I am really anxious to find a passenger list for the Aquitania for Nov 1948, can any one help? Not sure where we left from in England or if we arrived in Canada or the USA as I was only 7 years old at the time. I remember the ship still had all the war hangings over the pictures in the hallways etc my parents were separated by sex into different areas of the ship.

I do remember one night my Father was visiting our cabin and it was so rough that I came flying out of my top bunk and my dad caught me before I fell onto the floor. Have traveled on a few other ships since but cannot remember the years (parents now deceased) but twice on the Mauritania and once on the Franconia plus one other I can't remember. 

Also my Dad was on the Queen Mary in the 1950's. Hope someone can help me. I may have a picture taken of me on the deck of the ship in 1948 but I would have to really look for it among my parents things. Thanks for any help you can give me.

Thunder Bay On Canada

Sept. 5, 2009

On Monday, 19th July 1920, shortly after departing Liverpool on her first Atlantic crossing following conversion from coal to oil at Armstrong Whitworth's yard on the Tyne, RMS Aquitania suffered a boiler room explosion caused by a ruptured steam pipe. A fireman, James Curran, was injured, and Sixth Engineer, Scot Seymour Bannerman Barkway, a young Liverpool man, was killed and his body buried at sea Staff Captain F. E. Storey, RNR officiating, off the coast of Southern Ireland.

Scot, who I believe began his Cunard apprenticeship shortly before the First World War, had rejoined Cunard after being demobilised in 1918 and previously served on the former German liner Imperator (later renamed RMS Berengaria). Seymour (as he was known to his friends and family) was my wife's uncle, and I am looking for any information that anyone may have regarding his career with Cunard and, in particular, the circumstances surrounding the accident which killed him. I have attached a photograph of Scot and some of his fellow officers in (I think) 1920. I have been unable to identify the ship or his fellow officers - perhaps you someone can help here. 

John Russell 

Reply 1
Apr. 22, 2011

I have been trying to find out about a watercolour painting by Scot Barkway, dated 18/10/1918 (see below) and came across a message for information on your website (No.30) posted by a John Russell regarding this person. It appears that the watercolour was given by Scot Barkway to my Great, great uncle, Peter Steele, 28th Bttn, AIF who was probably aboard the Aquitania during the 1st World War. I would be very grateful if you could pass this message on to John Russell as I'm sure that his family would find this information and the painting of interest and I would be very pleased to hear from them personally.

Kind regards,
Alyson Gilbert-Smith

Scott Seymour Bannerman Barkway seen in the back row, first on left.

Apprentice Barkway seen in two photos from 1913.

Newspaper article that appeared in the London Times on July 20, 1920.

A watercolour painting by Scot Barkway.
(Image courtesy of Alyson Gilbert-Smith)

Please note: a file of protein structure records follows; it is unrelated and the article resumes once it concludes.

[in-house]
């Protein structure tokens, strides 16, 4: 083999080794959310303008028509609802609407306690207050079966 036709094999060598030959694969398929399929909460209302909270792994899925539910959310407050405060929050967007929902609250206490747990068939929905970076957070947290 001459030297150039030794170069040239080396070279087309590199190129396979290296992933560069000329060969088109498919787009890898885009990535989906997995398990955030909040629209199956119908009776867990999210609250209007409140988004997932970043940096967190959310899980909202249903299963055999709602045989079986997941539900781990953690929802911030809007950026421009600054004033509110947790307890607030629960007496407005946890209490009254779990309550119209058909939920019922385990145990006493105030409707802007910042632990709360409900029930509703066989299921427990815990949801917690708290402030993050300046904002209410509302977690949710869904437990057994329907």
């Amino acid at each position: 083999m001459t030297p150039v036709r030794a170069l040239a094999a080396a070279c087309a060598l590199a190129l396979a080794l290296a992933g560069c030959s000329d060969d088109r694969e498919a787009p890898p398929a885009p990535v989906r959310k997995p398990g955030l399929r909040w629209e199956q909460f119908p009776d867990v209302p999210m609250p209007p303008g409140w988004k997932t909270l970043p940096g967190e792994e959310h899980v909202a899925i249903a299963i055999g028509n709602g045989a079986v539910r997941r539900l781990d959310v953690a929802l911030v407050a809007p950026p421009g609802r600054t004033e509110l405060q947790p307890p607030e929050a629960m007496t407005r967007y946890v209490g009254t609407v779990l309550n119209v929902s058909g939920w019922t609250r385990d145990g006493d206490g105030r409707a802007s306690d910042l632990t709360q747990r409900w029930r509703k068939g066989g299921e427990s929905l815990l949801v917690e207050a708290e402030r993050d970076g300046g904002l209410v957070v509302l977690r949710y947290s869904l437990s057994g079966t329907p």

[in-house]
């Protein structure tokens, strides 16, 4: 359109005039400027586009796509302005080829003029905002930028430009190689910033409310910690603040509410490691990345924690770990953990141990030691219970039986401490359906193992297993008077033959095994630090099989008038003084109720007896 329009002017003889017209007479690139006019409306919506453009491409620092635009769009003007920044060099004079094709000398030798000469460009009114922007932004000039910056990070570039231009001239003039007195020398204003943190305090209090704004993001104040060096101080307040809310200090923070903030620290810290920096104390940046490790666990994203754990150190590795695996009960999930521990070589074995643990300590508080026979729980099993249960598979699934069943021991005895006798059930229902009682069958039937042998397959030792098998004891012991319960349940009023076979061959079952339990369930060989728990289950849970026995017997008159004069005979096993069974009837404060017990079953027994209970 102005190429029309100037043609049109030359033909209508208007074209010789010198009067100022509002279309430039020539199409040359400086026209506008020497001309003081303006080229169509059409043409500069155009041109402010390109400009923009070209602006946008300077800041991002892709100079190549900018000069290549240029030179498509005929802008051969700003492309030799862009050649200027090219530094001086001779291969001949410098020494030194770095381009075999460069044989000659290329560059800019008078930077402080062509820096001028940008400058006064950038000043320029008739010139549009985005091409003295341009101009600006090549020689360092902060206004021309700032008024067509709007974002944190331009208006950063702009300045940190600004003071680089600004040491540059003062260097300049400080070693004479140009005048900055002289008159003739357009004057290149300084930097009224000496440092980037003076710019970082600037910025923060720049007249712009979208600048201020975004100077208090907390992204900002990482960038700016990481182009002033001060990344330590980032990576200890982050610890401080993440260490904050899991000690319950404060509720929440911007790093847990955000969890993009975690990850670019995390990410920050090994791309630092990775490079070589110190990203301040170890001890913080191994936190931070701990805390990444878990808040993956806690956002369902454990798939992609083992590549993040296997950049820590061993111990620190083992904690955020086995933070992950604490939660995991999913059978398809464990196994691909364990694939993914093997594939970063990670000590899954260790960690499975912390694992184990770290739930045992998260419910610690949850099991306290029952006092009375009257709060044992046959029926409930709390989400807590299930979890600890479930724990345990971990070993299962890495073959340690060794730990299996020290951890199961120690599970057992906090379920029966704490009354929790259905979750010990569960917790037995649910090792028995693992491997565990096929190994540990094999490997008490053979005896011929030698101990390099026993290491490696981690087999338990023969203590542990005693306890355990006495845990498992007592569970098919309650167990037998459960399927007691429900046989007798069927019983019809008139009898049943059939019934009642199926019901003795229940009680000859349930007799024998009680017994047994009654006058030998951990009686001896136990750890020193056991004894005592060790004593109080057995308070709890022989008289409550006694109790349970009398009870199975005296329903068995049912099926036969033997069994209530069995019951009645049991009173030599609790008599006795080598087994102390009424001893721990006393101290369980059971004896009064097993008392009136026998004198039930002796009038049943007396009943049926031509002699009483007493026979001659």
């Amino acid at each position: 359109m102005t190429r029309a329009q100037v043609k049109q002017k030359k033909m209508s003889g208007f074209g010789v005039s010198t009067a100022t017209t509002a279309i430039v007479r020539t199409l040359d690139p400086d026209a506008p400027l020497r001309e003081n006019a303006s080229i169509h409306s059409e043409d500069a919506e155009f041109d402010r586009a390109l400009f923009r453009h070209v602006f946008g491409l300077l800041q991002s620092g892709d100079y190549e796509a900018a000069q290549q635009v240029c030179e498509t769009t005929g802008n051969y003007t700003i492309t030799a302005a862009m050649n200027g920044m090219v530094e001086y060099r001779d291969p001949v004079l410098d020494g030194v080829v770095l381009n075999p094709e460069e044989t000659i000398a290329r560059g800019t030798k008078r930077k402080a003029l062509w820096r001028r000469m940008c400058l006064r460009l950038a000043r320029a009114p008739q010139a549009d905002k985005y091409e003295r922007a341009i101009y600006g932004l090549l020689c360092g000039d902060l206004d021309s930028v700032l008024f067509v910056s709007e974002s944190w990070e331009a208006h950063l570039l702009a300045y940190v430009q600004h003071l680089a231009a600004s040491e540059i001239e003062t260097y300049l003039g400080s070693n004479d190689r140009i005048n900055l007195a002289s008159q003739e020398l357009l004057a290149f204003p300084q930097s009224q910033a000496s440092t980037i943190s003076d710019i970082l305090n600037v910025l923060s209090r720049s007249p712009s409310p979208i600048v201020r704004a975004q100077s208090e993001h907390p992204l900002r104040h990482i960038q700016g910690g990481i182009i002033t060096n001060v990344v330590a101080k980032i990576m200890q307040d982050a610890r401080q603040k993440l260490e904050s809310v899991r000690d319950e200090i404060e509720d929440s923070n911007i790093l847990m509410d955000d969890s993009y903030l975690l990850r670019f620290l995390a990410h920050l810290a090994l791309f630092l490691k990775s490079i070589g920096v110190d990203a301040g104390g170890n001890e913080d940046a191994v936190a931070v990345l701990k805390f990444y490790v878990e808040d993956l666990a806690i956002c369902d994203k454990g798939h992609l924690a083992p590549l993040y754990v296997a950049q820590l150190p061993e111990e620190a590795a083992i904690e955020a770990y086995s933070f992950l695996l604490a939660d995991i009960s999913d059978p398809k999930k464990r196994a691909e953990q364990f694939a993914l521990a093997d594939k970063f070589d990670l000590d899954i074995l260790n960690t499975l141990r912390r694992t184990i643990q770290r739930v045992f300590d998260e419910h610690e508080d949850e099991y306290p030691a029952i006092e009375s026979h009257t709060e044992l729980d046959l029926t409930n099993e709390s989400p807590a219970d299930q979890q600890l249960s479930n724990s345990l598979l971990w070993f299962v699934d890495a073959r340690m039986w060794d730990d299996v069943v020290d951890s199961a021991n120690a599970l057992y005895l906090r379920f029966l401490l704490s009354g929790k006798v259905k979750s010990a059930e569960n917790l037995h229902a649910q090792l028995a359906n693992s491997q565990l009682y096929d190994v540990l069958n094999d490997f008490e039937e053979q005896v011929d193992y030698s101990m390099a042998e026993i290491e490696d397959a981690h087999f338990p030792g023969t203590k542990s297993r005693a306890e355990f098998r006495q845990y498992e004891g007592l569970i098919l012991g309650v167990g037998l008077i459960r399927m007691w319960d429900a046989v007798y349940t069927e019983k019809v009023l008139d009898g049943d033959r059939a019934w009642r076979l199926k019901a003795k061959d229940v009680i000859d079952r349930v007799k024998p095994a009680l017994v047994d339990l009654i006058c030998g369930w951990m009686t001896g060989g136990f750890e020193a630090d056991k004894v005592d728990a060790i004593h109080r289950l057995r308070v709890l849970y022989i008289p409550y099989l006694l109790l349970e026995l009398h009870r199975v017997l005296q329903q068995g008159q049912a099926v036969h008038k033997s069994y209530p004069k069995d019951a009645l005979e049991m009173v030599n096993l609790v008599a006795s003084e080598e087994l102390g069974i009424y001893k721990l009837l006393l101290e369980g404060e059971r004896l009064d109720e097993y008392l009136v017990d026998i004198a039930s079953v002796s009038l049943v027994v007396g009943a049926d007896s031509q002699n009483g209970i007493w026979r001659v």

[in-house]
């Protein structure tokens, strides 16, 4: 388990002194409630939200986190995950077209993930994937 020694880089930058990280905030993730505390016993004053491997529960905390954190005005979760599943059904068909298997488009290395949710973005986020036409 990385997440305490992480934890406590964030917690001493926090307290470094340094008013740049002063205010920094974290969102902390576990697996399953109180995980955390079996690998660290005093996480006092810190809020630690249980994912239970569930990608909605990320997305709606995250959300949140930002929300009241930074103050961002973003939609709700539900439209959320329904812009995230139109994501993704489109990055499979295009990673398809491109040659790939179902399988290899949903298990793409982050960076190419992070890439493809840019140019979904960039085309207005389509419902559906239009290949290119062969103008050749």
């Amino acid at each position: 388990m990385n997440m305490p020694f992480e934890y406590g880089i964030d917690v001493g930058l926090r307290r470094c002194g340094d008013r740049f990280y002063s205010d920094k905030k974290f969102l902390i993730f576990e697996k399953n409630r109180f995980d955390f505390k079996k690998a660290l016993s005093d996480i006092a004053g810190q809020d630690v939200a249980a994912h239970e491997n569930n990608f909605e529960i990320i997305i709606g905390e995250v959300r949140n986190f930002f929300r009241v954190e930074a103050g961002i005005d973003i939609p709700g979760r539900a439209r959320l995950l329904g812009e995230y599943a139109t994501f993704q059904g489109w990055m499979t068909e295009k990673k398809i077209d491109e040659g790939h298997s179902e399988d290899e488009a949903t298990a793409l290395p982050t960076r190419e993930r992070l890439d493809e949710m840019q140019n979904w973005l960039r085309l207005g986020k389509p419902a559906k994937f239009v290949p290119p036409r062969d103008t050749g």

July 27, 2009

In answer to John Samuals Australia re log book Aquitania 1941, in 41 the Aquitania was a troopship my father sailed from Sydney on I think the 11th April 1941 for Malaya , I would appreciate any information you have.

John Peters

June 25, 2009

My wife came to Canada with her parents, a brother and grandmother as well as 3 more family members on the Aquitania while it was still a troop ship. Left England on Feb 28/48 arrived at Halifax March 4/48 and would like to get a copy of the passenger list. Please advise if there is way to obtain. Thanks for you help in advance.

Peter Cooper
Mount Hope, Ontario, Canada
(Her family name at the time was Talbot) 

May 21, 2009

This is a very long shot but my relative George Sims born 1902 is on the passenger list for the Aquitania Oct 9th 1920 sailing to New York - he was only 18 and hoping for a new life away from the inevitable life as a coal
miner in South Wales where he was born into a large family.

I would be delighted if any of his subsequent U.S. family saw this as he did indeed settle and make a life for himself but I do not have more details than that.

Penny Fraser
Surrey, England

May 8, 2009

I am one of the many trying to find my name on the passenger list of the Aquitania to determine my arrival date in Canada. The info I have is that we sailed from Southampton to Halifax in March 1948. My mother's name was Mary Alexander Lindsay and she was traveling with my 7 year old brother Robert Ian Lindsay and I, Valerie Jean Lindsay, age 3.  Is there any way to obtain this info? Many thanks in advance.

Valerie Lindsay

Apr. 29, 2009

Re: sailing of Aquitania, Southampton to Halifax arriving Aug 7, 1947 (I believe) My grandmother Jessie Welch age 27 escorted a 4 year old girl on behalf of the Canadian Red Cross so that she might be delivered to her war veteran  father in Saskatchewan. She pronounced her name as Jeanie Chiceletz, although that would probably not be the spelling. The Red Cross took custody of her at the port in Halifax. Did she make it to her destination?  She would be about 66 now.

Shauna C Pearson
Alberta, Canada

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Messages 25-49
Page published Sept. 8, 2009